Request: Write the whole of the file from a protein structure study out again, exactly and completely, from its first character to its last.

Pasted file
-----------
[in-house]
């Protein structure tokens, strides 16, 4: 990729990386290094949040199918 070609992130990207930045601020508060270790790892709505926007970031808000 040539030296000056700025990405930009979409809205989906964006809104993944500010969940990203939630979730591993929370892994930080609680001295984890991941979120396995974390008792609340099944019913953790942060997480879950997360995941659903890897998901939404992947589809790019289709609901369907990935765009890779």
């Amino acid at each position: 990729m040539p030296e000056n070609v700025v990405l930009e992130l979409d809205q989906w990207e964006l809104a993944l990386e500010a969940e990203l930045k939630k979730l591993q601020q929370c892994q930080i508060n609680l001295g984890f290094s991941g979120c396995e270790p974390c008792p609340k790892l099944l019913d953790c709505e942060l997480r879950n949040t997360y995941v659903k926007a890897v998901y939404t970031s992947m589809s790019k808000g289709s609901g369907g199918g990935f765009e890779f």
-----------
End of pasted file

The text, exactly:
[in-house]
């Protein structure tokens, strides 16, 4: 990729990386290094949040199918 070609992130990207930045601020508060270790790892709505926007970031808000 040539030296000056700025990405930009979409809205989906964006809104993944500010969940990203939630979730591993929370892994930080609680001295984890991941979120396995974390008792609340099944019913953790942060997480879950997360995941659903890897998901939404992947589809790019289709609901369907990935765009890779």
């Amino acid at each position: 990729m040539p030296e000056n070609v700025v990405l930009e992130l979409d809205q989906w990207e964006l809104a993944l990386e500010a969940e990203l930045k939630k979730l591993q601020q929370c892994q930080i508060n609680l001295g984890f290094s991941g979120c396995e270790p974390c008792p609340k790892l099944l019913d953790c709505e942060l997480r879950n949040t997360y995941v659903k926007a890897v998901y939404t970031s992947m589809s790019k808000g289709s609901g369907g199918g990935f765009e890779f």